It all explodes as Tony tries to kill Bucky. He’s only seeing red at this point, it’s pure emotion and adrenaline. Vengeance is the primary directive in his mind. I don’t know about you all, but my heart was hurting pretty bad during this entire scene.
Steve is bound and determined to save Bucky’s life, even if it is at the expense of his friendship with Tony. One thing I did notice during this movie though: Steve never, ever condemns Tony personally for his choices. While he stands firm in what he knows to be true, Steve has an almost compassionate and empathetic attitude towards Tony in this entire movie. You can almost see him hurting for his friend. There is no bitter animosity in Steve’s actions, even as he is punching Tony repeatedly.
The fight comes to an end as Steve beats Tony down to the ground and is kneeling on his chest. Steve raises the shield above Tony, who moves to cover his neck. The look in Tony’s eyes is one of sheer terror. He truly believes that Steve is going to kill him. But we all know, that is not who Steve is.
Instead, the shield comes crashing down into the arc reactor and stays there. A very poignant image is created, the shield has crushed the arc reactor. Freedom and truth are the victor, Tony and the Accords are defeated. Tony looks both shocked and relieved. In one last quick flair of anger, he yells after a retreating Steve,
“That shield doesn’t belong to you! It belongs to my father!”
Steve dumps the shield on the ground without a second thought. Tony lies on the ground looking broken and confused.
The movie ends with the Avengers still split, but not shattered. Tony seems to be calmer and walking around with a clearer head. He is still hurting. You can see the pain in his eyes as he watches his best friend Rhody struggle to walk. Tony seems to have accepted the fact that he had a part to play in his friend’s pain, which is progress. Of course, he designs something to help Rhody out, but what I think makes an even bigger statement is the fact that he stands by while Rhody starts rehab. When Rhody falls, Tony moves to help pick him up. I think this is incredibly symbolic of the fact that Tony is perhaps starting to understand his humanity and accept it.
We have the cute “Tony Stank” scene where the package arrives from Steve. Inside is a letter and an old flip phone. #oldguy #oldtech
“Tony, I’m glad you’re back at the compound. I don’t like the idea of you rattling around a mansion by yourself. We all need family. The Avengers are yours, maybe more so than mine. I’ve been on my own since I was 18. I never really fit in anywhere, even in the army. My faith’s in people, I guess. Individuals. And I’m happy to say that, for the most part, they haven’t let me down. Which is why I can’t let them down either. Locks can be replaced, but maybe they shouldn’t. I know I hurt you, Tony. I guess I thought by not telling you about your parents I was sparing you, but I can see now that I was really sparing myself, and I’m sorry. Hopefully one day you can understand. I wish we agreed on the Accords, I really do. I know you’re doing what you believe in, and that’s all any of us can do. That’s all any of us should… So no matter what, I promise you, if you need us – if you need me – I’ll be there.”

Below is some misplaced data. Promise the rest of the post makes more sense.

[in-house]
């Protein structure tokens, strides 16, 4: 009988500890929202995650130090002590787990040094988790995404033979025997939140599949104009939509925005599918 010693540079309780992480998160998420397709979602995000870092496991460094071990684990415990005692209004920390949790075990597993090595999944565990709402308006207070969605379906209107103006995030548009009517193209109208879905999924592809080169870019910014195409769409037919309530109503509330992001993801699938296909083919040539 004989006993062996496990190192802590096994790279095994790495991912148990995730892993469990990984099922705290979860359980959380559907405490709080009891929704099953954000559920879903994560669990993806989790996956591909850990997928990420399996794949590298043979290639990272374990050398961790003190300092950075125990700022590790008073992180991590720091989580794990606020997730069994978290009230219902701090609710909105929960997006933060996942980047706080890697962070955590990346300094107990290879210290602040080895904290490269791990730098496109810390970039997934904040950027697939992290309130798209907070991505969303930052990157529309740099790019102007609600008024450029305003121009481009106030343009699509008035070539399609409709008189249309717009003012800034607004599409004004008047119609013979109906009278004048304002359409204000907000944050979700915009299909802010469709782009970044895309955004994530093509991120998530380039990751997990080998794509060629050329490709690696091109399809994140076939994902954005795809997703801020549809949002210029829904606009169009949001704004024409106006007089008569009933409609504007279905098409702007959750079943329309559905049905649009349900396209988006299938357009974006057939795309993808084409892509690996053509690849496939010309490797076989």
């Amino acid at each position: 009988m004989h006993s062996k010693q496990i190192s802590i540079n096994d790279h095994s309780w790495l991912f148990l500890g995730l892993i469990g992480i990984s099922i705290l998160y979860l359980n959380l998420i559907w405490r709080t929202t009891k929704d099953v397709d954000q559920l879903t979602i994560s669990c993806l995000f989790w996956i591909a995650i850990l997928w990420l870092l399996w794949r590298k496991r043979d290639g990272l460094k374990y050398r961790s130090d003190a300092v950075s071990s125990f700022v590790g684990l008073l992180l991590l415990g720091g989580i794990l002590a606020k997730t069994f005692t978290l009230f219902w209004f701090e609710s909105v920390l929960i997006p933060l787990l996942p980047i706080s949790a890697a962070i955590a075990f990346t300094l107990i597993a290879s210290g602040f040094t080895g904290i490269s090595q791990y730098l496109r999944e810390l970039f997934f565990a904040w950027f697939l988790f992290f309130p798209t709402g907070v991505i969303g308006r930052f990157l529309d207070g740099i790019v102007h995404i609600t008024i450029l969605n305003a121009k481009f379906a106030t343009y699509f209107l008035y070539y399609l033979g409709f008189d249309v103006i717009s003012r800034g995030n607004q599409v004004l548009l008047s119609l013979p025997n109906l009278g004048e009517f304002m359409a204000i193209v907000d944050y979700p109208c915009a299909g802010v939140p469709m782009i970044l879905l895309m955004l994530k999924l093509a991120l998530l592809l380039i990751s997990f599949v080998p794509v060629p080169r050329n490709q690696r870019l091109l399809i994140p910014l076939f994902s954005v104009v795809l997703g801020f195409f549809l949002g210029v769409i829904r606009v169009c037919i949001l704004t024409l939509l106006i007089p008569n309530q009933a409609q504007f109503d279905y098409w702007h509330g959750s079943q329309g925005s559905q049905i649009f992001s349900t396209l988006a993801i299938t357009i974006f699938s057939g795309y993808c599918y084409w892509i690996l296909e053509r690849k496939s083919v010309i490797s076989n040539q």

Tony’s face when reading the letter is very healing to watch. He has the look of a man who has just faced his inner demons, but feels freer for having fought them in the open. He also smiles and seems to receive Steve’s earnest apology. There is no sarcasm or bitterness in his eyes this time, instead, there is something resembling peace. Maybe he and Steve can repair the damage and start afresh.
He ends the scene by putting Secretary Ross on hold, an action which I believe is symbolic of the fact that Tony is beginning to change his perspective.
They say the road to hell is paved with good intentions. Tony Stark has been on the road to hell for a while, and in Civil War I believe he walked right through it. But sometimes in order to heal and become whole, you have to walk through hell and then climb back up again into the light. Luckily for Tony, he is surrounded by people who will have his back and are willing to walk walk with him. After all, how do the Avengers do anything?
What did you think of Tony in this movie? Were you Team Iron Man, and if so, was it for political reasons or just because you like him? What scenes made you feel the most? Where do you think Tony will go from here?